Demagnetizer Product Recommendations?

Discussion in 'Electronic Repair Modifications DIY' started by adiant, Dec 3, 2011.

  1. adiant

    adiant Active Member

    Feb 20, 2009
    Edmonton, Alberta, Canada
    After nearly 10 years away from it, I am about to embark again on digitally mastering historical audio from cassette then reel to reel tape. Back then, I simply cleaned the heads frequently. But I now note that the original Sony manuals for both my major "near-pro" consumer cassette and reel to reel decks talks about frequent demagnetizing.

    Before I pulled out my father-in-law's venerable Radio Shack 44-215 Head Demagnetizer, I googled a bit and discovered that some believe that it is not powerful enough to do the job.

    Some of the folks who had actually done servicing stated that the Han-D-Mag made by R. B. Annis Co. is the only affordable demagnetizer that is powerful enough to properly do the job, especially for capstans and other solid metal pieces in the tape path. Here is a typical article: Cleaning and Demagnetizing

    Does anyone have any experience to confirm or deny the Han-D-Mag recommendation?
  2. Steve@Russo

    Steve@Russo Active Member

    Nov 20, 2010
    han-d-mag seems to be the norm
  3. RemyRAD

    RemyRAD Member

    Sep 26, 2005
    Back in the day I was a factory authorized service technician for Ampex, 3M, MCI, and I worked for Scully. That is the DE-magnetizer to use. It's powerful enough to deal with 2 inch tape recorders all the way down to cassettes. In fact it's so powerful, it can be used as a analog cassette bulk tape erasure. That Radio Shaft and others like it are barely appropriate enough for cassette decks.

    One may not understand that there is actually a right and wrong way to DE-magnetize. There is a technique that if done incorrectly can actually do more harm than good by actually magnetizing the heads. And while you indicated you have read this should be done often, that really isn't completely correct. If you are rolling lots of tape, the magnetization of the tape can have an effect on the playback head, leaving residual magnetization behind. Record & erase heads are generally self DE-magnetizing by virtue of the higher energy electromagnetic current sent into them. But that's not true for the playback head. Plus, if you transport your reel to reel recorder much in a north to south or, south to north direction much, the magnetic field of the earth will cause the heads to become magnetized. This doesn't happen if you are transporting your recorder predominantly east to west or west to east. How about that? And one should always proceed to DE-magnetize the heads before ever placing or using a expensive calibration reference alignment tape. Otherwise, once a month is generally adequate.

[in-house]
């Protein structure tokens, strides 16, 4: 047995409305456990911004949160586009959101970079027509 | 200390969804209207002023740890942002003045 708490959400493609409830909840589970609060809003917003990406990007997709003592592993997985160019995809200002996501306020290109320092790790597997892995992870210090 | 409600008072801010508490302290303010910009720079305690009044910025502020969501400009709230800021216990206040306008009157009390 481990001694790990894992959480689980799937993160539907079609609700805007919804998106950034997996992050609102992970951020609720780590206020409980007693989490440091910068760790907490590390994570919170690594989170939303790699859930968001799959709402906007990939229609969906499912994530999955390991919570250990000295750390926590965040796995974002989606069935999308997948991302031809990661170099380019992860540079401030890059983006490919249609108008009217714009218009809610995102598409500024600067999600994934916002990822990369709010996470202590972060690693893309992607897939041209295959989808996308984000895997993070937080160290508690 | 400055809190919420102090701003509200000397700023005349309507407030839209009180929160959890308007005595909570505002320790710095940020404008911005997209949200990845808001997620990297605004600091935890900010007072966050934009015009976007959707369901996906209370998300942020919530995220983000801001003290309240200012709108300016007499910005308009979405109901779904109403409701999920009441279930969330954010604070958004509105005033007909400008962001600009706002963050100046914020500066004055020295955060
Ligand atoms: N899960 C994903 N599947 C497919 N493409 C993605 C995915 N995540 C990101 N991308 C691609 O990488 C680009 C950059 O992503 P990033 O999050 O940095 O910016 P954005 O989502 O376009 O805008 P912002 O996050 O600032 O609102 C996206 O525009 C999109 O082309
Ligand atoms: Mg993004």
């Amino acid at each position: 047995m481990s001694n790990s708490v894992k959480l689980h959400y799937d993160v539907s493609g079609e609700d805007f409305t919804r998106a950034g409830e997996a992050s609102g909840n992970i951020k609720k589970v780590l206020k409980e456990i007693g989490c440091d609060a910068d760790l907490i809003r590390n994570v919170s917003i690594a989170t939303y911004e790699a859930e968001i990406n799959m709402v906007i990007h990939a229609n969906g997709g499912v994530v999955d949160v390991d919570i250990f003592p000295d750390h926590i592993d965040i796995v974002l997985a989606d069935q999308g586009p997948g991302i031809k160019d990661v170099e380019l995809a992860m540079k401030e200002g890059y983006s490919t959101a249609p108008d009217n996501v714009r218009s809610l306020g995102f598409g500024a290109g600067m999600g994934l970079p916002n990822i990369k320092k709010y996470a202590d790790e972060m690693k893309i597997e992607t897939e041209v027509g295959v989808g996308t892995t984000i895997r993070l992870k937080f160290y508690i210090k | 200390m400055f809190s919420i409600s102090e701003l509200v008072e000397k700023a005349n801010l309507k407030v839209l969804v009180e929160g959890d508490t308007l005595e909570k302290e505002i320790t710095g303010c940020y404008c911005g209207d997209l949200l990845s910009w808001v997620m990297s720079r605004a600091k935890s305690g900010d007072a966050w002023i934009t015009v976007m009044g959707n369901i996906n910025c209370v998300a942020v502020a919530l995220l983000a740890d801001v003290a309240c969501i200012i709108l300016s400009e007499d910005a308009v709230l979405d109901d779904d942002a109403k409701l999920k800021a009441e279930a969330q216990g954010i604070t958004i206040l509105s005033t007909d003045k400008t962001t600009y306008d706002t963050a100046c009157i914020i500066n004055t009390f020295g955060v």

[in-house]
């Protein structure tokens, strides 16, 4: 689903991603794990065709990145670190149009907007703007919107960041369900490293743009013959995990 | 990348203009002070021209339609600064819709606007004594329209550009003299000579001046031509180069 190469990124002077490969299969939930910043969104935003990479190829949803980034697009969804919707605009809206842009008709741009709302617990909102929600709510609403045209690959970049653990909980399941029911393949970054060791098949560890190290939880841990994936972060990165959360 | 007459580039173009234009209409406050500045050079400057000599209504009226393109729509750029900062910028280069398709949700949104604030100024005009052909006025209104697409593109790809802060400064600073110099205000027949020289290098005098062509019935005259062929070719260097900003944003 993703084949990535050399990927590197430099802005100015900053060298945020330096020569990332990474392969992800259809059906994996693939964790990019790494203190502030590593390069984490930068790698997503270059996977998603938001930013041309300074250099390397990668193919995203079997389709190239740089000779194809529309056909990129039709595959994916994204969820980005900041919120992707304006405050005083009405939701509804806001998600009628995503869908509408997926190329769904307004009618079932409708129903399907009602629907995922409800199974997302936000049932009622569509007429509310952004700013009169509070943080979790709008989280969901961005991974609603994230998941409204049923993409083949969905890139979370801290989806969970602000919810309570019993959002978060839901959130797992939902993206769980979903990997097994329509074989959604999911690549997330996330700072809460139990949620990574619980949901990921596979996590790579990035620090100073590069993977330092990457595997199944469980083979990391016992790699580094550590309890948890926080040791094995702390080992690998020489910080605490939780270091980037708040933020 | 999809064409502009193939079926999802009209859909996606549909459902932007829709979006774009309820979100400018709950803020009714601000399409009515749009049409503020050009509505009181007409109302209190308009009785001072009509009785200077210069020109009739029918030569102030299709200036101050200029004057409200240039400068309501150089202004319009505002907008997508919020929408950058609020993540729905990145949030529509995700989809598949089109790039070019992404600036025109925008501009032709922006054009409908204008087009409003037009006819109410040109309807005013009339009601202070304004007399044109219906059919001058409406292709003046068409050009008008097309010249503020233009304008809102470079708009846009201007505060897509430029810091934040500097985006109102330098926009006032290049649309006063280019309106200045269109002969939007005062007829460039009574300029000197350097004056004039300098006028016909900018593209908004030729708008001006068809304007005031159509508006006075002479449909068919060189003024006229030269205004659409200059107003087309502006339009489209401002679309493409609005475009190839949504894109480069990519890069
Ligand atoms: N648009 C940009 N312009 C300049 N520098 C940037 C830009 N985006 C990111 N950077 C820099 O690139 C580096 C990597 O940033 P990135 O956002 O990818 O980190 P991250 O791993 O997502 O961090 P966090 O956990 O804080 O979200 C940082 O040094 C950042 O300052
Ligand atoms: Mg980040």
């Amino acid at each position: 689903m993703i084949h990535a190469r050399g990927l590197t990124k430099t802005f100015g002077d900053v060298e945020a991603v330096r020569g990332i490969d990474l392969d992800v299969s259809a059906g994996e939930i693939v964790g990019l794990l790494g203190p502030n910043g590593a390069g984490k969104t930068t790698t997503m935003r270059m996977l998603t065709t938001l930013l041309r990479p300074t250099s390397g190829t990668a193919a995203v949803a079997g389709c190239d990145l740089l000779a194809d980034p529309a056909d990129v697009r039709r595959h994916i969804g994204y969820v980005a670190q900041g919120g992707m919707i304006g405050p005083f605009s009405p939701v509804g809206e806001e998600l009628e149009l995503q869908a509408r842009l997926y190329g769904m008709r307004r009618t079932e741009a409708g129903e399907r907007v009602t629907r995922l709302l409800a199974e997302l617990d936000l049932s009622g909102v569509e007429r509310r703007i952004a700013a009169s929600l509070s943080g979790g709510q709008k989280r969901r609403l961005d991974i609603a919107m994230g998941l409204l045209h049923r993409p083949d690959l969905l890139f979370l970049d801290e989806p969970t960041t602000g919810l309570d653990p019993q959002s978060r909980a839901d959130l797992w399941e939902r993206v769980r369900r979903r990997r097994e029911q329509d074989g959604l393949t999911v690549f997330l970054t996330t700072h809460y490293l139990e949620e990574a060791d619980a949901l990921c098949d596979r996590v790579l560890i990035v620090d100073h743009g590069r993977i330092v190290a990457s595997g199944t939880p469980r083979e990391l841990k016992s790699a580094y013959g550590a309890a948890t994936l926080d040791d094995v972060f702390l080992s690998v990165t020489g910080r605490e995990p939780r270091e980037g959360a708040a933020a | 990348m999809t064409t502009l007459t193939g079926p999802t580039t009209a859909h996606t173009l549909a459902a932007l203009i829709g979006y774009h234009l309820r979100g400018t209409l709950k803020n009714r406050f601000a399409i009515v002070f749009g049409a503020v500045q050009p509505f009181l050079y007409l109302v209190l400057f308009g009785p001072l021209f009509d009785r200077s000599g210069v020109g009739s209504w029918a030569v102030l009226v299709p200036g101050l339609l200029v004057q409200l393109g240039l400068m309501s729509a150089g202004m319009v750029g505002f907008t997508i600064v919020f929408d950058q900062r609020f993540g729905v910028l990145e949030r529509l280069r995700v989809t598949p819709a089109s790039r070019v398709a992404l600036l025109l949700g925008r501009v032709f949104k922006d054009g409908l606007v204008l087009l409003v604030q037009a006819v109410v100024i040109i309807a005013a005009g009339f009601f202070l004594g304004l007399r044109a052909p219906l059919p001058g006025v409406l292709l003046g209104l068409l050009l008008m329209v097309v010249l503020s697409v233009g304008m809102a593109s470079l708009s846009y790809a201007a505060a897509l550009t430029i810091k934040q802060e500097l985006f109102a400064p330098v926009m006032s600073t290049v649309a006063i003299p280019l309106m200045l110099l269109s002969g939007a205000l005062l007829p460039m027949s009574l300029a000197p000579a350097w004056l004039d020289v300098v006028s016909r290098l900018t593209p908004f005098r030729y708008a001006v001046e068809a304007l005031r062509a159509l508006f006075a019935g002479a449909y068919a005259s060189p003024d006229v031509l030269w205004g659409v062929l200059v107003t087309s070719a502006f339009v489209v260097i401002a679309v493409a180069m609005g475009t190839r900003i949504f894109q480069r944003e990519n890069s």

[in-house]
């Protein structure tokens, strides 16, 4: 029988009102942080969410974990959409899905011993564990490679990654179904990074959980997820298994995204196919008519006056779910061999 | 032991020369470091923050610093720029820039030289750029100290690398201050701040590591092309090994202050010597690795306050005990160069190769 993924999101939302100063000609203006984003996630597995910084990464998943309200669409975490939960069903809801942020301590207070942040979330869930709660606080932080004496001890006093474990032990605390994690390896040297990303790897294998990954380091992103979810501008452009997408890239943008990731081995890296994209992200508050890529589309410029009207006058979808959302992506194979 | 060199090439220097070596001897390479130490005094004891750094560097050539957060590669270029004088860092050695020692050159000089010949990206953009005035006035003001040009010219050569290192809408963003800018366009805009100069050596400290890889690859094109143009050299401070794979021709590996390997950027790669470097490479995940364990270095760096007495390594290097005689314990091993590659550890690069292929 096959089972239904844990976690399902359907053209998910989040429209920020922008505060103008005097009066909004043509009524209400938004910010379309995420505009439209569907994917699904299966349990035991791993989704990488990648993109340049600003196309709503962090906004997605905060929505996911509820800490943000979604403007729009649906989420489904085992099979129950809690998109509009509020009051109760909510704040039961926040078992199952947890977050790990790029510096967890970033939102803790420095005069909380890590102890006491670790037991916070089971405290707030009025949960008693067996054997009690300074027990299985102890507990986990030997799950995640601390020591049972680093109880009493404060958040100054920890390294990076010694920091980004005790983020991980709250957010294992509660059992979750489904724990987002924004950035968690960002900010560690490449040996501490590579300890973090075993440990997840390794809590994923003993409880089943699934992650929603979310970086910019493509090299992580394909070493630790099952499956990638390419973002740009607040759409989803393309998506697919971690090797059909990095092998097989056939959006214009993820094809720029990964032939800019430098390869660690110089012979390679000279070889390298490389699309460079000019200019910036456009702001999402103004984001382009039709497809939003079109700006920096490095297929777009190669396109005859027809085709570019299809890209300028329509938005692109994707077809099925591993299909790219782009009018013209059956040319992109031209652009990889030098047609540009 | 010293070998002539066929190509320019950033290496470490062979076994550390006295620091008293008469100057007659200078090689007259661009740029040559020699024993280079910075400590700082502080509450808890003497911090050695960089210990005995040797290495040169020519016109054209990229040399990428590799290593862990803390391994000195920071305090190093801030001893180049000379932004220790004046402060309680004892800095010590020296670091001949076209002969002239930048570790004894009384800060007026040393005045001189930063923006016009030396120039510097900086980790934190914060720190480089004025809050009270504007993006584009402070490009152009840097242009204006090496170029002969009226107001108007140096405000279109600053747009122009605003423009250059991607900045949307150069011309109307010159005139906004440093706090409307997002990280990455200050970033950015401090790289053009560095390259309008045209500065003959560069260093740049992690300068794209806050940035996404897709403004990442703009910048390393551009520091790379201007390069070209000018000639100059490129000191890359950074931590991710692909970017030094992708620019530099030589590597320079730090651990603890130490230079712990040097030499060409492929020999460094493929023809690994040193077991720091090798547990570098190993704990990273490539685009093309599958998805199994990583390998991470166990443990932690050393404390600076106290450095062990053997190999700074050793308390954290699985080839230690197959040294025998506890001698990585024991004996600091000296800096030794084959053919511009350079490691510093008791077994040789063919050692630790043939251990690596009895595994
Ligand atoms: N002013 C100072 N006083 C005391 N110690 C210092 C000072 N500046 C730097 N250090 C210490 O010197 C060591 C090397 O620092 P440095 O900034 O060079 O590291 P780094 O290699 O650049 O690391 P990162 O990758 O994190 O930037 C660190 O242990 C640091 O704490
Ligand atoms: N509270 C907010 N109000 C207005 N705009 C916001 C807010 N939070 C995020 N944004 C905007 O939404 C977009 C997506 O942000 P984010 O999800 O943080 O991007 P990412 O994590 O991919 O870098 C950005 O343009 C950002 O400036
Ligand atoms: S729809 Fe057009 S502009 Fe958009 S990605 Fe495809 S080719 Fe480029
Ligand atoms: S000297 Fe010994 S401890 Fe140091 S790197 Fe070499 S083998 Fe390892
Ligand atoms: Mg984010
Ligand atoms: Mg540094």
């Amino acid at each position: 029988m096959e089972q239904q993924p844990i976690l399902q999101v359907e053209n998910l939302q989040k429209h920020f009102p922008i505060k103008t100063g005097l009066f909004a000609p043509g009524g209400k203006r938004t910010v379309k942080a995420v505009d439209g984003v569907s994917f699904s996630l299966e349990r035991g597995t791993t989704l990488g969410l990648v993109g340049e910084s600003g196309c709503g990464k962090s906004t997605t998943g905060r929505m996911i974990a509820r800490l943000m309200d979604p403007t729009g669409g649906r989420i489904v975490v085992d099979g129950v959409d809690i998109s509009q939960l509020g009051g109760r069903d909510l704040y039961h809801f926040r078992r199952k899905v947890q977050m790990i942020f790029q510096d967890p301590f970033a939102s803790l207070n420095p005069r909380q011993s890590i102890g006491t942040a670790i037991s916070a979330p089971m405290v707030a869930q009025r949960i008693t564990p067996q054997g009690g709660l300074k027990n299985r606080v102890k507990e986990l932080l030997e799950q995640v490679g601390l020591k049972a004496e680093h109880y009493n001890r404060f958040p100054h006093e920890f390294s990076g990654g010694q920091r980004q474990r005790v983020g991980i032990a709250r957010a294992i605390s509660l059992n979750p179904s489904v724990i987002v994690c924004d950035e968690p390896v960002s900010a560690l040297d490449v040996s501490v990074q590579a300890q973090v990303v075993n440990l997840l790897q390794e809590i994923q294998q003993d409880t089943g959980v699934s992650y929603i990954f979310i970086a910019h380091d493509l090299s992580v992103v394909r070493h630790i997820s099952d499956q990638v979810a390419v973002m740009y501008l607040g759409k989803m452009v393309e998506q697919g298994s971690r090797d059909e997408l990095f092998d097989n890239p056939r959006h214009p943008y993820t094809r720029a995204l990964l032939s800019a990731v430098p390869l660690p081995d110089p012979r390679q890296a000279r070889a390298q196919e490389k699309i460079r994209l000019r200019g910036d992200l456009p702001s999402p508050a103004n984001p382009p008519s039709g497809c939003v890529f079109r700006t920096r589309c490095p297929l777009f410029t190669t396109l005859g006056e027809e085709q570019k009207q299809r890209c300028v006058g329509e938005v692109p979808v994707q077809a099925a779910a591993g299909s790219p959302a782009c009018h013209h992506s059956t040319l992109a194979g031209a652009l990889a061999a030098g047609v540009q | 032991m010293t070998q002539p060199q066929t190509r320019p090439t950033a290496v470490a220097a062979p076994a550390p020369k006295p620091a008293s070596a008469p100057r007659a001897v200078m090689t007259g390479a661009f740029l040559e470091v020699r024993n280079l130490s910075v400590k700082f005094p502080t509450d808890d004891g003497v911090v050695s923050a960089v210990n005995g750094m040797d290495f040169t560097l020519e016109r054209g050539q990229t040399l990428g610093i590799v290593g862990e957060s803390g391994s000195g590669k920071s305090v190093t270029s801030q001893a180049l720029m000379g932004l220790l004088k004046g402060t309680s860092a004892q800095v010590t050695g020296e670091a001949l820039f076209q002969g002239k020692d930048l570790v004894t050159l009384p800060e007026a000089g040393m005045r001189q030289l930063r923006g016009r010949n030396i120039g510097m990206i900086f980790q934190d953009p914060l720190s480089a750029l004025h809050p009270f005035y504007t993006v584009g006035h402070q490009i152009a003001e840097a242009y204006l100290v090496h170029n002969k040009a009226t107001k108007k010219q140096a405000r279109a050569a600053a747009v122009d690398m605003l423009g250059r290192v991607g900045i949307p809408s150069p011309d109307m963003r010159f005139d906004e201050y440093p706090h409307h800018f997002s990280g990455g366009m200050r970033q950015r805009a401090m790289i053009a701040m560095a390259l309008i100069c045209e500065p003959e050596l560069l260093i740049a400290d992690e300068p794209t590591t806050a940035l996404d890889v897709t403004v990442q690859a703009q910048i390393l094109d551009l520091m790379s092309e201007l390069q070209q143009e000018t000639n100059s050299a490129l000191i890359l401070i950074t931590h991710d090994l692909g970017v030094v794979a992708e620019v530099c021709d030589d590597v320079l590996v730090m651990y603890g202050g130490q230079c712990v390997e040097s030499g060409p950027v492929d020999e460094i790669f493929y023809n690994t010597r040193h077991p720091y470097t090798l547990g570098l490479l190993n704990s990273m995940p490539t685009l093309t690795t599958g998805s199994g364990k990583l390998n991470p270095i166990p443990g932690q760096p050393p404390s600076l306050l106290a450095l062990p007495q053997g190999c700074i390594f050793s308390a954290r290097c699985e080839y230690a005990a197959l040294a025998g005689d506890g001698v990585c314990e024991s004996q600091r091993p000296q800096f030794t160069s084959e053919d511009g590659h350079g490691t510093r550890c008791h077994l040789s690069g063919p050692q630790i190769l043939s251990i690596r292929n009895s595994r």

Now to the technique: you start with the tape guides. You move on to the CAPSTAN. Tape guides, idler rollers. You proceed to the Erase head where you will gently move the DE-magnetizer, Top to bottom, bottom to top a couple of times. But you do not turn off the DE-magnetizer but rather, you leave it on and you pull it very, very slowly, parallel to the face of the head until it is approximately 6 feet away. You continue on to the record head. Before you get to the play head, make sure the machine is not sitting there idly in playback mode. This could actually damage meters and/or head preamps. This procedure must be done wherever the tape comes in contact with. The last thing you DE-magnetize, is the playback head.

    I could go into more depth & detail but this is the general gist of it all.
    Mx. Remy Ann David

Share This Page